Anthropologists are good at critiquing other anthropologists and themselves. We have a lot to be guilty about and we do a good job of pointing that out. The politics of anthropology, and the politics of the politics of anthropology are a major part of what we do. In fact, we’re so good at doing it that I think at times we forget what we have actually done wrong. We spend more time reading dismissals of our ancestors than we do the ancestors themselves.
One of my most memorable moments in graduate school was when Fredrik Barth — who I have a lot of respect for — came to give a talk to our department. The highlight for me was when he was describing how much he enjoyed spending time with people in Papua New Guinea during his fieldwork there. They were, he said, friendly and “the most wonderful shade of brown.” I think he was trying to be provocative and he succeeded — there was an audible gasp from the brown anthropologists in the room, as well as from pretty much everyone else.
In 1928 Margaret Mead published Coming of Age in Samoa with William Morrow & Company. She did not copyright her book, possibly because copyright was only a few years old in the US and the idea had still not sunk in. However, when it became clear that the book would be a consistent earner, she did copyright it, and it has been locked up tight since then.
Luckily, the good folks are archive.org have a scan of the original 1928 edition without a copyright mark. I am not a lawyer, but it seems to me that this text is essentially now free for all, provided you use and circulate this edition.
This is just one example of the many, many important works of anthropology that are legally available for circulation, but which people haven’t located, or done due diligence to make sure that the pieces truly are open access.
So when was the last time you actually sat down and read Coming of Age in Samoa? Why not download it today and try a chapter or two?
That a patrician New Yorker was in an open marriage during the early 20th century is an attention grabber, ergo the title of my post. But that is not even among the half dozen most impressive facts of Elsie Clews Parsons’ life, about which more below.
Last spring I had the opportunity to visit her Gilded Age cottage in Lenox, Massachusetts, where she and her husband Herbert Parsons summered. One of the most enjoyable parts of my afternoon was my walk up to the cabin above the cottage. The cabin was designed for Elsie by her paramour C. Grant LaFarge, one of the architects responsible for the design of the Cathedral of St. John the Divine. As I checked out the cabin’s interior, I imagined Elsie sweating through the soupy Southern New England days over the pages she had filled in the desert Southwest.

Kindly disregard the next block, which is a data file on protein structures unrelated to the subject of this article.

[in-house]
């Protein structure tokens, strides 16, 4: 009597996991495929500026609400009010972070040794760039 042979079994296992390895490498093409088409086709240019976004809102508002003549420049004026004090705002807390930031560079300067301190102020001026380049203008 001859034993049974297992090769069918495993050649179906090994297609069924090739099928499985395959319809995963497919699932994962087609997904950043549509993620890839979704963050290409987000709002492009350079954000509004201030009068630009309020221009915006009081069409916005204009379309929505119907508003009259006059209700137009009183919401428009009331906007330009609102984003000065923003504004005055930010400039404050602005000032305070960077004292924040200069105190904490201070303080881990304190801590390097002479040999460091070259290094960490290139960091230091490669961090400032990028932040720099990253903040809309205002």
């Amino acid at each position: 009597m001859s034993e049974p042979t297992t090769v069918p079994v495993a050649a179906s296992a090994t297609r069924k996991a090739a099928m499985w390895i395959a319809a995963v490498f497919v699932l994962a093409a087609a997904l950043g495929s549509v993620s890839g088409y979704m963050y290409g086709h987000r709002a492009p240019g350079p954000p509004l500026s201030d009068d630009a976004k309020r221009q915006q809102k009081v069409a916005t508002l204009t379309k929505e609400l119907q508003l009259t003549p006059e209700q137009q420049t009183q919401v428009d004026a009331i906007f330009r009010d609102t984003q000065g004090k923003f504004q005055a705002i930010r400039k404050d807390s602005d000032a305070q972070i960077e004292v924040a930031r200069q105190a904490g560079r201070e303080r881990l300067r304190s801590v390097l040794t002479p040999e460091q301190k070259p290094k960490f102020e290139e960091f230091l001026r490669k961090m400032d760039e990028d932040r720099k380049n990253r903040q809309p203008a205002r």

Afghanistan’s upcoming elections have received a lot of coverage here in the United States, and all over the world. But did you know that one of the leading candidates, Ashraf Ghani, is an anthropologist?
Is there a canon of anthropological theory? Do we have a ‘disciplinary history’ of where we have been and where we are going? Sure, there are many grand narratives we tell of our discipline, but these stores tend to be tendentious and based on anecdotal. Can we find a more empirical, disinterested way to look for order in anthropology’s past?
In this post I examine anthologies of anthropological theory in order to see to what extent anthropology has a coherent, institutionalized canon. Is there a strong degree of agreement between these books? Do they tell the same stories? Do they include the same authors and readings? To answer this question, I asked our intrepid intern Angela to track down the contents of every edition of the main anthropological theory readers in North America.
What did I find? The short answer is that these anthologies strongly agree on this history of anthropology between the years 1850-1950. Agreement rapidly decreases after — wait for it — 1974. Why and how? Are these anthologies accurate indicators of the anthropological zeitgeist? Who gets included and who doesn’t? For answers to these questions, read on….
There aren’t many things as Upstate-y as the blue and yellow historical markers ornamenting the two-lane roads of the Empire State. One of my favorites is found on the Cherry Valley Turnpike near the Onondaga Reservation. While I knew about the Cardiff Giant through teaching about the scam during my first-ever go-round TAing,1 running across the marker put the hoax squarely on my mental map and made it a lot realer to me.
Ever have a run-in of your own with a famous or not-so-famous anthropological hoax?
As some of you may know, in my free time I’ve created a timeline of anthropology using the program Aeon Timeline (I’d highly recommend it). As I’ve plugged more and more dates into it I’ve become increasingly convinced that 1974 is the year that anthropology took on the form that it currently exists in today.